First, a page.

Oil prices surged to yet another record high on Wednesday, battering stock markets and helping keep up demand for government bonds as investors pondered pricey crude's impact on world economic growth. U.S. light sweet crude touched $44.28 a barrel – the highest price since oil futures were launched on the New York Mercantile Exchange in 1983.Analysis: Duh!
New applications for U.S. mortgages eased last week with a dip in refinancing despite steady 30-year mortgage rates, an industry group said on Wednesday.Analysis: Homeowners have been maintaining middle class life styles with cash-out refi's. They paid off their original mortgage by taking out a larger one at lower rates. The extra cash, equity from appreciation, went to improve their homes and other major purchases. This spending contributed to a short up tick in economic activity. But now tapped out, and saddled with an even larger mortgage – many with adjustable rates poised to increase – homeowners are retrenching and are no longer able to fuel further growth. Which explains the next headline.
American consumer spending in June unexpectedly plunged by the steepest margin since the September 11, 2001 attacks, government figures showed.Analysis: It's not just homeowners who are tapped out. Those who did not have home equity to tap have used credit cards to maintain their pre-2001 lifestyles. One credit expert described credit cards as "Yuppie food stamps," a way to maintain standard of living young workers have come to consider an entitlement. U.S. consumer debt has reached staggering levels after more than doubling over the past 10 years. According to the most recent figures from the Federal Reserve Board, consumer debt has finally passed the $2 trillion level representing credit card and car loan debt, but excluding mortgages, of nearly $20,000 per US household. And, defaults and personal bankruptcies are also at record highs and promise to get worse, as the next story indicates.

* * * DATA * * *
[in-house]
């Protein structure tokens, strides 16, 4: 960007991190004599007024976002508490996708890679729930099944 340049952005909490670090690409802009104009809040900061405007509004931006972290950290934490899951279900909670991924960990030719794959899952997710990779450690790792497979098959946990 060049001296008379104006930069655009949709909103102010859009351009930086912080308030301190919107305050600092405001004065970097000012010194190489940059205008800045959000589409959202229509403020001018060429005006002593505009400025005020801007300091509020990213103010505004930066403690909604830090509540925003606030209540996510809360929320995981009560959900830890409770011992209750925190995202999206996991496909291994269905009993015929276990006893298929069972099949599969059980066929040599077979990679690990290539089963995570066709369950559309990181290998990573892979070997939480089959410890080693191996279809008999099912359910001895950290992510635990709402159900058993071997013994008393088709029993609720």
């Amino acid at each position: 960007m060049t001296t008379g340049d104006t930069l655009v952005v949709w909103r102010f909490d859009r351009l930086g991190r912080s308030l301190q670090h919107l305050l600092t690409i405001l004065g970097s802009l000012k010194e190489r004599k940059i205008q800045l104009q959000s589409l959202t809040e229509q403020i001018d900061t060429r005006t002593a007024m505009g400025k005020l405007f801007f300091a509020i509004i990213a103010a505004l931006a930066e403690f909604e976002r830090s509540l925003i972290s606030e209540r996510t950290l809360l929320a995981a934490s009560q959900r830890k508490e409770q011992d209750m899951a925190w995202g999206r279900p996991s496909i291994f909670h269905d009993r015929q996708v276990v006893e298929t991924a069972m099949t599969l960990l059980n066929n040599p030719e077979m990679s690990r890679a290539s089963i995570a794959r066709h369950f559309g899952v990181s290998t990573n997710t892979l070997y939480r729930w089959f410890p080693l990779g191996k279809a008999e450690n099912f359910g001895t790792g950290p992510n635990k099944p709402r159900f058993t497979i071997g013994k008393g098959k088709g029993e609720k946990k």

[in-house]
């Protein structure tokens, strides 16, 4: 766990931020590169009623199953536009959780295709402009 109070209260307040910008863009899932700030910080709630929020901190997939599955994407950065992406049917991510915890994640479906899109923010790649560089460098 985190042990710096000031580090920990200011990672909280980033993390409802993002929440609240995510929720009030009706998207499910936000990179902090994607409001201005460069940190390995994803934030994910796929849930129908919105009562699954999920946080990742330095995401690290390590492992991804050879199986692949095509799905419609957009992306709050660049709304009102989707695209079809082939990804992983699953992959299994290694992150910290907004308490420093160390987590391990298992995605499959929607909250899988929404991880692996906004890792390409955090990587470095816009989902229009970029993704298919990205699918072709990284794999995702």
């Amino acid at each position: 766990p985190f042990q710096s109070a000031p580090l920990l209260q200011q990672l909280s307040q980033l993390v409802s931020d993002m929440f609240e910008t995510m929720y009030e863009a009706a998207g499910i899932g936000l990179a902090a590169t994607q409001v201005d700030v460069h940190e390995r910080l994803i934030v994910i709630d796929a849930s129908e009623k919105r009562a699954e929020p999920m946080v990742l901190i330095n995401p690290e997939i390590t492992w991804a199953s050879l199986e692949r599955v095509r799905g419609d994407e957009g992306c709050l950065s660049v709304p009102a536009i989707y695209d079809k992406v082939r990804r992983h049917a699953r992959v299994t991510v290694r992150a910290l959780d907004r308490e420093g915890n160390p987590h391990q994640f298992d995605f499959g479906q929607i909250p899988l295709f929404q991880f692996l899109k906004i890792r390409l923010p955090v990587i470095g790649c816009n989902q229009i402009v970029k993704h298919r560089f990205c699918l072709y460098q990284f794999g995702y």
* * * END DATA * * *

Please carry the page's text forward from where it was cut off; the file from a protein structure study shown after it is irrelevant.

Layoffs in the United States rose 8 percent in July from the previous month, a report said on Monday, as the job market recovery struggled to gain momentum.Analysis: A free market economy operates just like a natural world eco-chain - trouble anywhere along the chain quickly cascades throughout the entire system. Consumers under stress stop spending, orders for goods slow causing wholesalers to cut future orders from manufacturers, who lay off workers. Those workers then come under stress and stop spending, which then triggers the next downward cycle, as indicated by the next story.
U.S. houses were less affordable in the second quarter than in the prior quarter because of rising home prices and interest rates.Analysis: Hey, isn't this where we started, with homes? You betcha. Rock bottom interest rates over the past three years ignited inflation in residential real estate – good news for homeowners who saw their paper wealth increase, but bad news for those who wanted to buy their first home. These would-be homeowners are now about to get hit with a double whammy. First home prices screamed past their price range and now, while prices are cooling a bit, interest rates are on the way up meaning that even a lower prices will not help much because the monthly payments are too high, which explains the next story.
Outlays for U.S. construction fell unexpectedly in June as spending on housing dropped for the first time in 16 months, a government report showed on Monday.
Analysis: Fewer buyers who can qualify for a new home mean fewer new homes will be built. This will result in construction layoffs – one of the few remaining blue-collar jobs in America where a person can earn a decent wage. Advice to construction workers seeking a new job: hard hats not required at Wendy's.
One final piece of intel on the economy. Our operatives on Wall Street have been tracking sentiment among those who bet their own and their client's fortunes daily on the direction things are heading, and the picture they draw is not a pretty one. The Dow Jones 90-Day moving average has been moving down, down, down for the past six months. This represents the best guess by frontline investors of what's in store for the economy just over the horizon.